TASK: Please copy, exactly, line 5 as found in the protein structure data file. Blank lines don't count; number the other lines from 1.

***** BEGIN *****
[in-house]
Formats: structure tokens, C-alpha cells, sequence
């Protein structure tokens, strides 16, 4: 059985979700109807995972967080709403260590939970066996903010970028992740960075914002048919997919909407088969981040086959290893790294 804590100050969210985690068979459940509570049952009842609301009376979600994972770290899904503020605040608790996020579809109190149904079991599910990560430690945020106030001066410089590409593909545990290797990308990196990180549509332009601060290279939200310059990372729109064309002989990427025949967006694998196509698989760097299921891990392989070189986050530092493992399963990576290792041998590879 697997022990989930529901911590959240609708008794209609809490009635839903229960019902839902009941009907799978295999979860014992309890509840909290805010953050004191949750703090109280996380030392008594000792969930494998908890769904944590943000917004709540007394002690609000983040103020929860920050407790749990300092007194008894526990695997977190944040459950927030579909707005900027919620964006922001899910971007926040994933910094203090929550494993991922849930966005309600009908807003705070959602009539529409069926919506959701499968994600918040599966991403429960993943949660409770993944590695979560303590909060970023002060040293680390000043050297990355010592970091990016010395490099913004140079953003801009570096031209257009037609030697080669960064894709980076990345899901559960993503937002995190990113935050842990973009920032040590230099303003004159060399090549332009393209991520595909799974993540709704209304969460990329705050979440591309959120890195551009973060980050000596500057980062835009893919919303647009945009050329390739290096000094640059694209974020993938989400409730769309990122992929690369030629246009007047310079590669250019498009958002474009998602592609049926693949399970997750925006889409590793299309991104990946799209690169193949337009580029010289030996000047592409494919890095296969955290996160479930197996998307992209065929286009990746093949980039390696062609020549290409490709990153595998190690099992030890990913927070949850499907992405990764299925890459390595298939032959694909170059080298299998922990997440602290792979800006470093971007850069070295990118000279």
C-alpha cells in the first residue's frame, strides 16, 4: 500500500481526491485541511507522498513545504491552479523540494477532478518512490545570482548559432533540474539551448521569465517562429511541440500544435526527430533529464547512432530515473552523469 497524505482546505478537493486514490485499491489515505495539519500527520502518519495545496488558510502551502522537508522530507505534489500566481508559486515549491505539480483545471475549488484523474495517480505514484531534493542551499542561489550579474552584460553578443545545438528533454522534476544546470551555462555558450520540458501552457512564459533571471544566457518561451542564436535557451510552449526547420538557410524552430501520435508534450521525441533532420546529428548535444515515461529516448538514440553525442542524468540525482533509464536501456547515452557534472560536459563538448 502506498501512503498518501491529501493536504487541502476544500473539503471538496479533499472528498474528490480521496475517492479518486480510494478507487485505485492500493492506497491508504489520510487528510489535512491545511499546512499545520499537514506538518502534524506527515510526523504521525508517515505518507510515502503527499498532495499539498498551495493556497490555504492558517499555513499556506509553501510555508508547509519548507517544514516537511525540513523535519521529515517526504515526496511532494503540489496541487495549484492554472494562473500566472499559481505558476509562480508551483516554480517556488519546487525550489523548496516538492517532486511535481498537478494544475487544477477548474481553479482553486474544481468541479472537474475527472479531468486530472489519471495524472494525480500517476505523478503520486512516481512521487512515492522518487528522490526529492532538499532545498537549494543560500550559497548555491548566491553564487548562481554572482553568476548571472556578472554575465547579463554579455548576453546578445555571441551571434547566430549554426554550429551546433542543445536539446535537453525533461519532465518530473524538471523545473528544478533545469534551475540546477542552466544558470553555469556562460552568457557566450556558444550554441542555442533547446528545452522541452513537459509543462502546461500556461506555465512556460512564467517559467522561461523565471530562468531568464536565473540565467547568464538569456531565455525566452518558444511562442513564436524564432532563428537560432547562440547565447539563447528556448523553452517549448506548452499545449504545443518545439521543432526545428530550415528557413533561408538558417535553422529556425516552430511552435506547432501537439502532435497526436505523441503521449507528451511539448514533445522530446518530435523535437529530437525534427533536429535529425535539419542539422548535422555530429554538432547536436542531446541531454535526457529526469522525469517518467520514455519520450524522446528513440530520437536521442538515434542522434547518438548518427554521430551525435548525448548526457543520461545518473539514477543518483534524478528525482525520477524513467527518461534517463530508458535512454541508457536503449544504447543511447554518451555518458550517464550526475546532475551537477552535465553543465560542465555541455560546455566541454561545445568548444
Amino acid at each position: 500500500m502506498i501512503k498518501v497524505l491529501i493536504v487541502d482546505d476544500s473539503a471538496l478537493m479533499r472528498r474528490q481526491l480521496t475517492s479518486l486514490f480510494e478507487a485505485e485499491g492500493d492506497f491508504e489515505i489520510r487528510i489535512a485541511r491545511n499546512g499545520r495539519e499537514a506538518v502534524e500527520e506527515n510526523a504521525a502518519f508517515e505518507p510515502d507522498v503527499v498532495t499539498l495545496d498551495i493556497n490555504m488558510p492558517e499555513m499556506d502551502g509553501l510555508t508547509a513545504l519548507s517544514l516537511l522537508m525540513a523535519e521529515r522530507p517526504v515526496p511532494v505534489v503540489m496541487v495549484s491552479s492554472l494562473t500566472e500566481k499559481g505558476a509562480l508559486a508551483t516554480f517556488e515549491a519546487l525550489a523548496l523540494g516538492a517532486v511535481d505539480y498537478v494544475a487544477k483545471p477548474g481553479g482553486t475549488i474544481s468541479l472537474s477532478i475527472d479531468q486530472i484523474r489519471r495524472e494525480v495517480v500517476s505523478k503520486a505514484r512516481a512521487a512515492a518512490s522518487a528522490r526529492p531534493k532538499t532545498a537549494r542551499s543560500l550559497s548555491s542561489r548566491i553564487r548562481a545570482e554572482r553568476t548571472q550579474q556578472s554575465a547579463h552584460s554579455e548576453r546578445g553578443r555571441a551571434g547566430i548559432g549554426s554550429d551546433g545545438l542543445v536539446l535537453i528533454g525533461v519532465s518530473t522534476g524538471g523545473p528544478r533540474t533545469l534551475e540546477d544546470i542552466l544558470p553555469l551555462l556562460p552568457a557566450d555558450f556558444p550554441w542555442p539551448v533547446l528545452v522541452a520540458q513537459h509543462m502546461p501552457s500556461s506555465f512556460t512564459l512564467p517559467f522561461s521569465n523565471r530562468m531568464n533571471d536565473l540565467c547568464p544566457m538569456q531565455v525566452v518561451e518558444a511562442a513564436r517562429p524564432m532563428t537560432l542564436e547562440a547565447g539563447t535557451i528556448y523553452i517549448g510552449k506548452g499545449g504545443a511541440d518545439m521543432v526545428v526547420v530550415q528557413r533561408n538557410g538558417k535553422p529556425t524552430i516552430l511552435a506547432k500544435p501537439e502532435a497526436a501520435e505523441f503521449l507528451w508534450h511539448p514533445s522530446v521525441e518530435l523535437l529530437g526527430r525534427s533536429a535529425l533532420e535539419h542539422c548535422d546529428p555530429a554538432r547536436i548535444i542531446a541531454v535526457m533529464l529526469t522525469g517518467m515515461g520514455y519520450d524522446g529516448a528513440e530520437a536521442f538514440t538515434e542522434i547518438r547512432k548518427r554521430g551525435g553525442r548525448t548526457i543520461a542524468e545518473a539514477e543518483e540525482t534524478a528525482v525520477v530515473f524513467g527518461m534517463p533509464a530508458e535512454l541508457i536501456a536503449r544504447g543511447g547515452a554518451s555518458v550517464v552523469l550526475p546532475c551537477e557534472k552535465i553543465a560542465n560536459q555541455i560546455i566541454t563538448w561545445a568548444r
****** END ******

Amino acid at each position: 500500500m502506498i501512503k498518501v497524505l491529501i493536504v487541502d482546505d476544500s473539503a471538496l478537493m479533499r472528498r474528490q481526491l480521496t475517492s479518486l486514490f480510494e478507487a485505485e485499491g492500493d492506497f491508504e489515505i489520510r487528510i489535512a485541511r491545511n499546512g499545520r495539519e499537514a506538518v502534524e500527520e506527515n510526523a504521525a502518519f508517515e505518507p510515502d507522498v503527499v498532495t499539498l495545496d498551495i493556497n490555504m488558510p492558517e499555513m499556506d502551502g509553501l510555508t508547509a513545504l519548507s517544514l516537511l522537508m525540513a523535519e521529515r522530507p517526504v515526496p511532494v505534489v503540489m496541487v495549484s491552479s492554472l494562473t500566472e500566481k499559481g505558476a509562480l508559486a508551483t516554480f517556488e515549491a519546487l525550489a523548496l523540494g516538492a517532486v511535481d505539480y498537478v494544475a487544477k483545471p477548474g481553479g482553486t475549488i474544481s468541479l472537474s477532478i475527472d479531468q486530472i484523474r489519471r495524472e494525480v495517480v500517476s505523478k503520486a505514484r512516481a512521487a512515492a518512490s522518487a528522490r526529492p531534493k532538499t532545498a537549494r542551499s543560500l550559497s548555491s542561489r548566491i553564487r548562481a545570482e554572482r553568476t548571472q550579474q556578472s554575465a547579463h552584460s554579455e548576453r546578445g553578443r555571441a551571434g547566430i548559432g549554426s554550429d551546433g545545438l542543445v536539446l535537453i528533454g525533461v519532465s518530473t522534476g524538471g523545473p528544478r533540474t533545469l534551475e540546477d544546470i542552466l544558470p553555469l551555462l556562460p552568457a557566450d555558450f556558444p550554441w542555442p539551448v533547446l528545452v522541452a520540458q513537459h509543462m502546461p501552457s500556461s506555465f512556460t512564459l512564467p517559467f522561461s521569465n523565471r530562468m531568464n533571471d536565473l540565467c547568464p544566457m538569456q531565455v525566452v518561451e518558444a511562442a513564436r517562429p524564432m532563428t537560432l542564436e547562440a547565447g539563447t535557451i528556448y523553452i517549448g510552449k506548452g499545449g504545443a511541440d518545439m521543432v526545428v526547420v530550415q528557413r533561408n538557410g538558417k535553422p529556425t524552430i516552430l511552435a506547432k500544435p501537439e502532435a497526436a501520435e505523441f503521449l507528451w508534450h511539448p514533445s522530446v521525441e518530435l523535437l529530437g526527430r525534427s533536429a535529425l533532420e535539419h542539422c548535422d546529428p555530429a554538432r547536436i548535444i542531446a541531454v535526457m533529464l529526469t522525469g517518467m515515461g520514455y519520450d524522446g529516448a528513440e530520437a536521442f538514440t538515434e542522434i547518438r547512432k548518427r554521430g551525435g553525442r548525448t548526457i543520461a542524468e545518473a539514477e543518483e540525482t534524478a528525482v525520477v530515473f524513467g527518461m534517463p533509464a530508458e535512454l541508457i536501456a536503449r544504447g543511447g547515452a554518451s555518458v550517464v552523469l550526475p546532475c551537477e557534472k552535465i553543465a560542465n560536459q555541455i560546455i566541454t563538448w561545445a568548444r